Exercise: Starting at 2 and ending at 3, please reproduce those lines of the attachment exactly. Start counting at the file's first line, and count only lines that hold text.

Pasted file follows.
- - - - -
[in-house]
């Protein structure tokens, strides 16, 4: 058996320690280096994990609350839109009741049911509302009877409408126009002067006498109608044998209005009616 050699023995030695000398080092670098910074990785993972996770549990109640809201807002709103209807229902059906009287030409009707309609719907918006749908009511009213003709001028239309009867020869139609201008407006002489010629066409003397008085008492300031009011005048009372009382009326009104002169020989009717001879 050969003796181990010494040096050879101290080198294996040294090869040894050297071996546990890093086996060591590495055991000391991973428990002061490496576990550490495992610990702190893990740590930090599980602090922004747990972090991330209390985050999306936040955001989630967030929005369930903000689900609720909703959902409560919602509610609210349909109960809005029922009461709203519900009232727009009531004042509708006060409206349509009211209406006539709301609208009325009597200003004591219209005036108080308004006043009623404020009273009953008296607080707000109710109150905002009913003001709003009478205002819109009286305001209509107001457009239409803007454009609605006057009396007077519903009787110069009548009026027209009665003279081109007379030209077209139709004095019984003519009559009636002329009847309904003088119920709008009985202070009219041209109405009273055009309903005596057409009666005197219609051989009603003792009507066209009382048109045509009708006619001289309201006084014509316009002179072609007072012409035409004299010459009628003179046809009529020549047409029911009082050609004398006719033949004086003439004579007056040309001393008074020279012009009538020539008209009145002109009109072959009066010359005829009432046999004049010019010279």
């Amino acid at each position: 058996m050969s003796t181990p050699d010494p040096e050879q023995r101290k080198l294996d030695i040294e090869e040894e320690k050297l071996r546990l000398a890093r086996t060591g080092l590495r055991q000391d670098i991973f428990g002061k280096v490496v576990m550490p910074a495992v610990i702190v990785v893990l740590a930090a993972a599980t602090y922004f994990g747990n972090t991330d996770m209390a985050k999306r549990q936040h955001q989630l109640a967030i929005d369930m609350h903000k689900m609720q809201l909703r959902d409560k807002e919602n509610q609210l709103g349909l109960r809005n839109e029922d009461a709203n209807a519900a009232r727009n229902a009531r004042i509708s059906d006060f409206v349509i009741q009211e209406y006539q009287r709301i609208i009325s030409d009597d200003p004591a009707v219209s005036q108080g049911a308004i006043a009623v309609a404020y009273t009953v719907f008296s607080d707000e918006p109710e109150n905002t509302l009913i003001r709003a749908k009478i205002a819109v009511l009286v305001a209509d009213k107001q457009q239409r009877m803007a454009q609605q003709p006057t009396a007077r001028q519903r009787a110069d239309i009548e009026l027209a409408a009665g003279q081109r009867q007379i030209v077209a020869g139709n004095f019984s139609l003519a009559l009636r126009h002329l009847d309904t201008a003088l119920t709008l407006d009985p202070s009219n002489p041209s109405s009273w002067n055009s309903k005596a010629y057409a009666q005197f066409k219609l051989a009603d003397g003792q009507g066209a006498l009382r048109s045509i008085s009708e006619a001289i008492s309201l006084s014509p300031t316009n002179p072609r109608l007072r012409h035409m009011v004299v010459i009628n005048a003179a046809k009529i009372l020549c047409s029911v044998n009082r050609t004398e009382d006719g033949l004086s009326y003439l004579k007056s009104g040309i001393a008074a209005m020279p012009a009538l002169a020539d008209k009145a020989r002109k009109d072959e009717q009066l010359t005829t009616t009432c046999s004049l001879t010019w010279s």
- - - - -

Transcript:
């Protein structure tokens, strides 16, 4: 058996320690280096994990609350839109009741049911509302009877409408126009002067006498109608044998209005009616 050699023995030695000398080092670098910074990785993972996770549990109640809201807002709103209807229902059906009287030409009707309609719907918006749908009511009213003709001028239309009867020869139609201008407006002489010629066409003397008085008492300031009011005048009372009382009326009104002169020989009717001879 050969003796181990010494040096050879101290080198294996040294090869040894050297071996546990890093086996060591590495055991000391991973428990002061490496576990550490495992610990702190893990740590930090599980602090922004747990972090991330209390985050999306936040955001989630967030929005369930903000689900609720909703959902409560919602509610609210349909109960809005029922009461709203519900009232727009009531004042509708006060409206349509009211209406006539709301609208009325009597200003004591219209005036108080308004006043009623404020009273009953008296607080707000109710109150905002009913003001709003009478205002819109009286305001209509107001457009239409803007454009609605006057009396007077519903009787110069009548009026027209009665003279081109007379030209077209139709004095019984003519009559009636002329009847309904003088119920709008009985202070009219041209109405009273055009309903005596057409009666005197219609051989009603003792009507066209009382048109045509009708006619001289309201006084014509316009002179072609007072012409035409004299010459009628003179046809009529020549047409029911009082050609004398006719033949004086003439004579007056040309001393008074020279012009009538020539008209009145002109009109072959009066010359005829009432046999004049010019010279």
């Amino acid at each position: 058996m050969s003796t181990p050699d010494p040096e050879q023995r101290k080198l294996d030695i040294e090869e040894e320690k050297l071996r546990l000398a890093r086996t060591g080092l590495r055991q000391d670098i991973f428990g002061k280096v490496v576990m550490p910074a495992v610990i702190v990785v893990l740590a930090a993972a599980t602090y922004f994990g747990n972090t991330d996770m209390a985050k999306r549990q936040h955001q989630l109640a967030i929005d369930m609350h903000k689900m609720q809201l909703r959902d409560k807002e919602n509610q609210l709103g349909l109960r809005n839109e029922d009461a709203n209807a519900a009232r727009n229902a009531r004042i509708s059906d006060f409206v349509i009741q009211e209406y006539q009287r709301i609208i009325s030409d009597d200003p004591a009707v219209s005036q108080g049911a308004i006043a009623v309609a404020y009273t009953v719907f008296s607080d707000e918006p109710e109150n905002t509302l009913i003001r709003a749908k009478i205002a819109v009511l009286v305001a209509d009213k107001q457009q239409r009877m803007a454009q609605q003709p006057t009396a007077r001028q519903r009787a110069d239309i009548e009026l027209a409408a009665g003279q081109r009867q007379i030209v077209a020869g139709n004095f019984s139609l003519a009559l009636r126009h002329l009847d309904t201008a003088l119920t709008l407006d009985p202070s009219n002489p041209s109405s009273w002067n055009s309903k005596a010629y057409a009666q005197f066409k219609l051989a009603d003397g003792q009507g066209a006498l009382r048109s045509i008085s009708e006619a001289i008492s309201l006084s014509p300031t316009n002179p072609r109608l007072r012409h035409m009011v004299v010459i009628n005048a003179a046809k009529i009372l020549c047409s029911v044998n009082r050609t004398e009382d006719g033949l004086s009326y003439l004579k007056s009104g040309i001393a008074a209005m020279p012009a009538l002169a020539d008209k009145a020989r002109k009109d072959e009717q009066l010359t005829t009616t009432c046999s004049l001879t010019w010279s």